The ugly: There's no such tribe as the Kawatche ("skinwalkers") in Kansas. But there is the Kansa or Kaw tribe, whose name means "wind people." So Smallville replaced the noble-sounding people of the wind with the nasty-sounding skinwalkers.

That a Midwest tribe would call itself skinwalkers—after the evil Navajo spirits found in the Southwest—strains credulity. Many Natives consider them taboo and won't even mention them, much less adopt their name. But Smallville showed no awareness that skinwalkers are considered unholy figures.

Among the questions the name raises: What were the tribe's name and origin myth before the meteors fell? Wouldn't the new name and increased wolf activity suggest something to the tribe's neighbors? What would the government BIA agents or the hordes of anthropologists think of a tribe's declaring itself to be skinwalkers? Would the tribe really want to advertise that it had gained supernatural powers?

When you think about it, this scenario makes about as much sense as tribal members getting bitten by radioactive bats and renaming themselves the Vampires. How smart would that be for an already persecuted people? It seems like another white-man conceit: that all Indian cultures are based on magic.

To script and fiction writers, I suggest giving the skinwalker concept a rest. Creators have used it so much it's becoming another cliché. Find a fresh Indian legend to exploit—I mean use.

Another reaction

What did you think of Skinwalker?

Great Smallville Fan
Posts: 108
(11/26/02 8:21:19 pm)

Is it just me, or did everyone just completely gloss over the fact that this girl was a MURDERER?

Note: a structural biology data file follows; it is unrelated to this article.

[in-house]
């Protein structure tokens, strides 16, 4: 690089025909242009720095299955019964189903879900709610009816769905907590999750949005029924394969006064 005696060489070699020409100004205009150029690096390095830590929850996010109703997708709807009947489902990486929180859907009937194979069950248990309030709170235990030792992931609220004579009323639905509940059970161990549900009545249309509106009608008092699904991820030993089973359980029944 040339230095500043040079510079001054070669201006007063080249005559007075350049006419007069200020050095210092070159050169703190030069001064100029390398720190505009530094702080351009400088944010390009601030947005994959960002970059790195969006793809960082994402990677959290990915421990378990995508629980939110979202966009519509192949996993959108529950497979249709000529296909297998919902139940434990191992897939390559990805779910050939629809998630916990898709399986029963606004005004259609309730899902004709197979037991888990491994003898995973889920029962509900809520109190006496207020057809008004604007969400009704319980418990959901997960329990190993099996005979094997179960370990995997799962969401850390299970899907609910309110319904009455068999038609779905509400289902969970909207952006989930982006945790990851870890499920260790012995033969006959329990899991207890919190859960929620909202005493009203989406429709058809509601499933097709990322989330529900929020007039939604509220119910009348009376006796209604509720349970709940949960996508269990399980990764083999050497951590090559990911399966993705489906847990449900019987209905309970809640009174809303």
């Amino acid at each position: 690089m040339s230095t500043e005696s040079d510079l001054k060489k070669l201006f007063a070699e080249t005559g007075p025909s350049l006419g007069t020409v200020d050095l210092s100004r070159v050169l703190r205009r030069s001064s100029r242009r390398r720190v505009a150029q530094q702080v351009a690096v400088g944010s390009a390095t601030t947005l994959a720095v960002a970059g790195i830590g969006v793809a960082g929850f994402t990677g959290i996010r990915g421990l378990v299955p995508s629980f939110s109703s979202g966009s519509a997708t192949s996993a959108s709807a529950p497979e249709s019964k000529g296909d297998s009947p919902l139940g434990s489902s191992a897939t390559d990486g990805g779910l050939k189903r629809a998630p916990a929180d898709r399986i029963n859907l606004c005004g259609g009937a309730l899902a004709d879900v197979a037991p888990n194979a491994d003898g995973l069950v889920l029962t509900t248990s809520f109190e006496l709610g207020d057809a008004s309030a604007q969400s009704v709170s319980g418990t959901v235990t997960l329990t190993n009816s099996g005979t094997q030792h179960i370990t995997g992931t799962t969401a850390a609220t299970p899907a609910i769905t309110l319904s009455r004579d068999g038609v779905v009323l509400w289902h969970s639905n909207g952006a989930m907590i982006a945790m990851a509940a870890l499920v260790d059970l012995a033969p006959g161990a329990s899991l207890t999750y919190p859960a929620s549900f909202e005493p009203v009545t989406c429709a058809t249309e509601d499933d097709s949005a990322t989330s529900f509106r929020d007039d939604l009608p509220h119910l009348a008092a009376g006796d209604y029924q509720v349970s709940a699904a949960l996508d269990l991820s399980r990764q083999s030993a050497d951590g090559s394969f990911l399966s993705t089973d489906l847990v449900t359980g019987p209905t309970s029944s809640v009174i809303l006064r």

And don't tell me she didn't mean to, or that it was her "animal side" doing the talking...she was totally conscious of her actions. Just watch that overly-melodramatic scene where Clark and the stupid wolf thing are making desperate googly-eyes at each other. She knew she was caught.

And she tried to kill Clark's mom! How can she claim to love Clark and then go after his family?

That scene where she dies in Clark's arms made me sick, and not with grief. It made me sick because it totally glorified her murderous rampage, and tried to justify it.

And besides that, I just really hated the entire premise. It was so cheesy and utterly cliched. And besides, you knew from the beginning that she was the wolf, and that she's the one going around killing and attacking people, it was so obvious.

Another Indian episode
On May 5, 2004, Smallville aired an episode titled "Talisman." It continued the Native thread begun in the previous season's "Skinwalkers" (ICI #90). The official synopsis and my comments:

When a Kiwatche Indian (guest star Nathaniel Arcand, "The Lone Ranger") steals a mythic knife from the caves, he is bestowed with superpowers similar to Clark's (Tom Welling), causing the young man to believe he is the legendary Naman, "the man who fell from the stars." Clark learns the Kiwatche legend foretold of a knife that could kill Naman and sets out to reclaim it before the young Indian can use it on Lionel (John Glover).

For a detailed plot synopsis, see "Talisman."